Now this is a tip I didn’t get from any articles or influencers but from crypto OG’s I had met in the process of educating myself in blockchain. Most, if not all of them, told me that even though HODLing an asset could be a long term move, I should also allocate some percentage of my portfolio in stables, because when markets crash (and they inevitably do) you will be able to scoop up cheap tokens and increase your crypto bags.

Why I ignored it: I was too much of a HODL dude, and like I explained In the first point, I was so bullish and greedy on crypto I thought a crash would never happen.

The outcome: Of course the markets crashed, and when they did all I could do was wish I had some stables set aside to scoop up some cheap tokens, all I could do was sit on the sidelines and see how my portfolio kept bleeding, day in and day out.

4. Avoid Pool 2s in yield farming

I got into DeFi when Ethermine allowed ETH mining profits to be paid out in the polygon network, being a small miner ETH fees were prohibitive for me to try any Uniswap degen plays or participate in Liquidity pools but with Polygon’s fees costing less than a cent, I decided to give it a go. I had read from different sources, like this Degenomics interview that the best way to provide liquidity is through a stable pair or a Pool 1 pair (meaning you have no exposure to the DEX governance token you get paid on as a reward for proving liquidity) and I should avoid Pool 2 pairs (Meaning one of the two coins you are exposed to IS the DEX token you receive as reward for providing liquidity)

Why I ignored it: Well, at the time I got into Liquidity pools, Dinoswap had just launched to Polygon. The platform offered a few liquidity pools, APYs for stable pairs and Pool 1 pairs were decent but APYs for Pool 2 pairs were insane, three-digit interests on my ETH sounded great, the first few days I was earning more with 800 bucks worth of ETH in that pool than what some of my rigs were earning daily, but of course, that was only temporary…

The outcome: I woke up one day and the DEX token ($Dino) had taken a massive nose dive, I lost around 60% of the money I had invested in the pool and decided to say the hell with the sunk cost fallacy, took the L and just call it quits, I was lucky to get some money back before the token went to basically zero.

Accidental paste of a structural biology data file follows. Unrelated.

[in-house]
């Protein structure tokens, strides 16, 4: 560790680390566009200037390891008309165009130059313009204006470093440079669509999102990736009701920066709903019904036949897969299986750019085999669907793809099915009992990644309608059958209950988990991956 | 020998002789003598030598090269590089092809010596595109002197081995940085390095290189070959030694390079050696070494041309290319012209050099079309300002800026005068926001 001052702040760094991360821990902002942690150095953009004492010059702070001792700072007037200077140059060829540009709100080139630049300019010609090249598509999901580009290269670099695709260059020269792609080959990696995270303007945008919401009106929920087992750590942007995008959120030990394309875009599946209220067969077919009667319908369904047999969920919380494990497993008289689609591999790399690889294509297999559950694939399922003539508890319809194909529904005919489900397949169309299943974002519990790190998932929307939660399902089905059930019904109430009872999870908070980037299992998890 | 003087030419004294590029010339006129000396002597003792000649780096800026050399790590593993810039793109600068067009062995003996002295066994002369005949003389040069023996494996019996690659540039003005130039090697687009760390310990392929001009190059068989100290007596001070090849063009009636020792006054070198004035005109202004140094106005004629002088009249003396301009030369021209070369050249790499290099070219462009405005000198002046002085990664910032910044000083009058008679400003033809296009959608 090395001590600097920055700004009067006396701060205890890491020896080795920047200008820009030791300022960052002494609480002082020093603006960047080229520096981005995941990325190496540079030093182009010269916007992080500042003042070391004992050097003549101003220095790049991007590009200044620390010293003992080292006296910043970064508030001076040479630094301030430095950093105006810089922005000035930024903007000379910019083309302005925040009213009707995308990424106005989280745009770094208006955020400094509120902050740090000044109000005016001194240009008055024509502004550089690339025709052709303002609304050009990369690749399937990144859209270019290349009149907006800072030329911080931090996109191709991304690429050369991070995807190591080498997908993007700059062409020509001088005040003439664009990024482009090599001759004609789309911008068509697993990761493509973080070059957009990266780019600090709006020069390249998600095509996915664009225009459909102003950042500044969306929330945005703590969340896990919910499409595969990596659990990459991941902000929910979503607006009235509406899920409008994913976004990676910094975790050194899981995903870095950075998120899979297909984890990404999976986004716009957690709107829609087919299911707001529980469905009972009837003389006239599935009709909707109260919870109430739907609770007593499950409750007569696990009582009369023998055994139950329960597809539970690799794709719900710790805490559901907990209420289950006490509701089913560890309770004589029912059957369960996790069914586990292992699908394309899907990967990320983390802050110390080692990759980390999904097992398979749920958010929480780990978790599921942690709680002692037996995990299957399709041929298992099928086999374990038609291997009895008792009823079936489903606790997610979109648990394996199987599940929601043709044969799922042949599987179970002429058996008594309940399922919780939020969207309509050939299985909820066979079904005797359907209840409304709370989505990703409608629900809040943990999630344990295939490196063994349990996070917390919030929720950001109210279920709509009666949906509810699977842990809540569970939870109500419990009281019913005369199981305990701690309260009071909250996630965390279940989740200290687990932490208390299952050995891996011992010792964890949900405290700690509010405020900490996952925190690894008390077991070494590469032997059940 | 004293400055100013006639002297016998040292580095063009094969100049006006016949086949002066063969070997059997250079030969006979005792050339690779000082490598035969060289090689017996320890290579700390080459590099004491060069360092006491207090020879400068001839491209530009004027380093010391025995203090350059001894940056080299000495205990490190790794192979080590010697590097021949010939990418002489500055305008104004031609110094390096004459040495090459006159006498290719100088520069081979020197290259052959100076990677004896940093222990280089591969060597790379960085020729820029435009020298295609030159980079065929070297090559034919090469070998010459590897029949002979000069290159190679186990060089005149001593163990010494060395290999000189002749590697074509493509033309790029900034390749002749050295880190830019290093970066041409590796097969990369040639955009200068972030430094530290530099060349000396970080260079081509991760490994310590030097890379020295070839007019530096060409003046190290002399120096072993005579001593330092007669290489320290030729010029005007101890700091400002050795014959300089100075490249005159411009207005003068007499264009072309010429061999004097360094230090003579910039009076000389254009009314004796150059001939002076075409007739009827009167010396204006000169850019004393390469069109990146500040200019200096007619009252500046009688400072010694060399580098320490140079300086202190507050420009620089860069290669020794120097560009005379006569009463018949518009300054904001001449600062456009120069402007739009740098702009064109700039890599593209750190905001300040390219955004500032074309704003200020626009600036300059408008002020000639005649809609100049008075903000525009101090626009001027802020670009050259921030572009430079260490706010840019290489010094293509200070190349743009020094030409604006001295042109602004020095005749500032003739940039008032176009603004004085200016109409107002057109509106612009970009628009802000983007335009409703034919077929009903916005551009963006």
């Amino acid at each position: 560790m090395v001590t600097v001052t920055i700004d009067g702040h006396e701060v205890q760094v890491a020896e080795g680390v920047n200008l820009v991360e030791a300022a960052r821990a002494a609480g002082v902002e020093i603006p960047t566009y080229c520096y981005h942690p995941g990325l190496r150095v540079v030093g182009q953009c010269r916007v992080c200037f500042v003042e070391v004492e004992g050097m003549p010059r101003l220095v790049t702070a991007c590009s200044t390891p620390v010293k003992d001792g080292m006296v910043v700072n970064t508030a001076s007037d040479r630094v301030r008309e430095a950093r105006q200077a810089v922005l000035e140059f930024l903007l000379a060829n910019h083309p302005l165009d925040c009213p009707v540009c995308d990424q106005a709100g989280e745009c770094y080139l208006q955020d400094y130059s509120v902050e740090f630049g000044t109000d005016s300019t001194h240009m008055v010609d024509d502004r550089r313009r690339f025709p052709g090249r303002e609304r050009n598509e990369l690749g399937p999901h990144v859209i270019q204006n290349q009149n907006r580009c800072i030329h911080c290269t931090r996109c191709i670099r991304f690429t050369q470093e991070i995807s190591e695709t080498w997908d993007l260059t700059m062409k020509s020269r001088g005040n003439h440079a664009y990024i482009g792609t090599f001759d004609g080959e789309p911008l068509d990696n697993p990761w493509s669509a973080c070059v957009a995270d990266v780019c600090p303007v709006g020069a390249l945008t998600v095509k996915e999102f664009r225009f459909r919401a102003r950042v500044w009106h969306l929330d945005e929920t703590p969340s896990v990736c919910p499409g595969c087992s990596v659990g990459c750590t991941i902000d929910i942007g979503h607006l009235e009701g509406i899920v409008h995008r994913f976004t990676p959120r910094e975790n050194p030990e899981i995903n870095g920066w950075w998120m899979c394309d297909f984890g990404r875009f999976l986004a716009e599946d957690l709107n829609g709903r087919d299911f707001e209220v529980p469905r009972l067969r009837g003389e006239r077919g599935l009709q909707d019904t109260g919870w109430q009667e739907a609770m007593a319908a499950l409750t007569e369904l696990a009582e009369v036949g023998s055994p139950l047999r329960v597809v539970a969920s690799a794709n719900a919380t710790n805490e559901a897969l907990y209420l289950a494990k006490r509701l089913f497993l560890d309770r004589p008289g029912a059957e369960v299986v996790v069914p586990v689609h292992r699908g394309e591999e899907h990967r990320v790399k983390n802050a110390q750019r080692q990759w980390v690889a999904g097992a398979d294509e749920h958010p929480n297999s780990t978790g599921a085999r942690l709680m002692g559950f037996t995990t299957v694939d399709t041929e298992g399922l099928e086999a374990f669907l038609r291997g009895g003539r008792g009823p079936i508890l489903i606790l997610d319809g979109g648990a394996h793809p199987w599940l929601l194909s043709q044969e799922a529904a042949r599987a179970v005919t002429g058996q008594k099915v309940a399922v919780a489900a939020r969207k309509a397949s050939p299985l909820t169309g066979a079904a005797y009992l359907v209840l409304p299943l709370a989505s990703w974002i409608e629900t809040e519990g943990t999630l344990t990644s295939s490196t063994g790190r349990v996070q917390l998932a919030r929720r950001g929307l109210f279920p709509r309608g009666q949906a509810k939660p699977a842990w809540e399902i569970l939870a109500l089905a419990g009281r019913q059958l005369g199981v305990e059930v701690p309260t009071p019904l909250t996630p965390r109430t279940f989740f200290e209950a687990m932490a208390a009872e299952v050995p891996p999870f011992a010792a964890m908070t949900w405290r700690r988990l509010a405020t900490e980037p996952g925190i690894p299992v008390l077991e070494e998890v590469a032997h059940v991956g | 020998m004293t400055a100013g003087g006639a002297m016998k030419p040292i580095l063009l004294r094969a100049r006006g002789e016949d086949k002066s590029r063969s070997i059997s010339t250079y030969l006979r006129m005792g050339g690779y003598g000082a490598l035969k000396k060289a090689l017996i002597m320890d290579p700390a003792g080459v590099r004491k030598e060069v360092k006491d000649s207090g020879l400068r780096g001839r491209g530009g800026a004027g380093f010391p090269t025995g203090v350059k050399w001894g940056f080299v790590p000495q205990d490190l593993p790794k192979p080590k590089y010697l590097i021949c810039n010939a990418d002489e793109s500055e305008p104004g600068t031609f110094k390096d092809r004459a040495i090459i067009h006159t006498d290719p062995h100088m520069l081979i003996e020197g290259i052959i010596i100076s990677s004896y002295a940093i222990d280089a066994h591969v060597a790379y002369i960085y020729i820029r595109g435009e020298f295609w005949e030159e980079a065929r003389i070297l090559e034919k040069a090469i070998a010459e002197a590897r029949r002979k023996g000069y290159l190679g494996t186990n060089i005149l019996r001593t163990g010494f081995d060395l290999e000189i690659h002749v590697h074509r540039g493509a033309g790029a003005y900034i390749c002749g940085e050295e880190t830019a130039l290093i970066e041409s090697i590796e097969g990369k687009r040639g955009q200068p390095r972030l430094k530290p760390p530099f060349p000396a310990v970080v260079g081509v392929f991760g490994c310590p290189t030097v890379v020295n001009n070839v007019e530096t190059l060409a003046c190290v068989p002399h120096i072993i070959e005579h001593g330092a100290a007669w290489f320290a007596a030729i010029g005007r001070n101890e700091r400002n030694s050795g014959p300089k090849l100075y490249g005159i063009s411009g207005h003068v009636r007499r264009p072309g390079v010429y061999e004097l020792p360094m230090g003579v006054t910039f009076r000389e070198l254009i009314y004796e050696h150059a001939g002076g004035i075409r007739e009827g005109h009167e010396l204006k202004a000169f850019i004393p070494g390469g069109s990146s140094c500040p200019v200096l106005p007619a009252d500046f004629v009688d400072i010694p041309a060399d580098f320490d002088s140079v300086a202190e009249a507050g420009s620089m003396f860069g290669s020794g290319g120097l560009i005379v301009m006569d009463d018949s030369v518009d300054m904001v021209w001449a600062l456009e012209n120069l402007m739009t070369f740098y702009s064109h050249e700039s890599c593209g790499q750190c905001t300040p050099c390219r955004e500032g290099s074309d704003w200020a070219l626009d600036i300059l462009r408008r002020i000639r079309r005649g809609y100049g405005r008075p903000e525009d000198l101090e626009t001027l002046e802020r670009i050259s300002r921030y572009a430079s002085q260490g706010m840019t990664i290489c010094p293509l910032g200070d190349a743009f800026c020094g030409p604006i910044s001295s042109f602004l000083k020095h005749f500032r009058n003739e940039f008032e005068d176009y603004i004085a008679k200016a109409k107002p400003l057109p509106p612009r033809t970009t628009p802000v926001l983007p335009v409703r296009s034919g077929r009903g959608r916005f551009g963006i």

$DINO price took a nose dive after the VCs who initially "backed it" started dumping.

5.Have a strategy and stick to it

Ok, this is some basic investment advice. Like literally the first thing ANYONE will tell you when you start investing in stock, real estate, bonds, or any other thing.

Why I ignored it: Most of my investments are long term holds like Real Estate and local bank shares I’ve had since I was 15, so since I had no experience in investing in volatile markets previous to Crypto I thought I would have some time to decide what to do with the profits I was earning from Mining, DeFi (when I learned how not to lose money) and node running.

The outcome: I spent most of 2021 and 2022 just juggling different strategies and swapping tokens left and right, even though I’m still in the game, not having a clear strategy left me unarmed to feelings when decision making time arrives, so I have panic sold, FOMO’d, panic rebought and whatever you can imagine a crazy man with a phone at 4 AM can do.

This is no way to treat an investment and your future so I started 2023 with a clear plan and just stuck to it. I can honestly say it has saved me a lot of pain and has allowed me to sleep better.


Information is power, that’s why being on top of all news regarding our investments is a must, however if you decide to ignore the facts and let your emotions fill you with hopium you will not put that information into specific actions that will, in the end, help you stay alive in such volatile markets.

At the same time, I try not to be so hard on myself, like my old man says, you can’t learn on other people's experience, so getting rekt it’s part of the process; So, I’m glad I can share some of my learnings through this post but I also know, you will probably have to get rekt yourself a few times before coming to similar conclusions. Have fun ignoring them for now and thanks for reading this far!!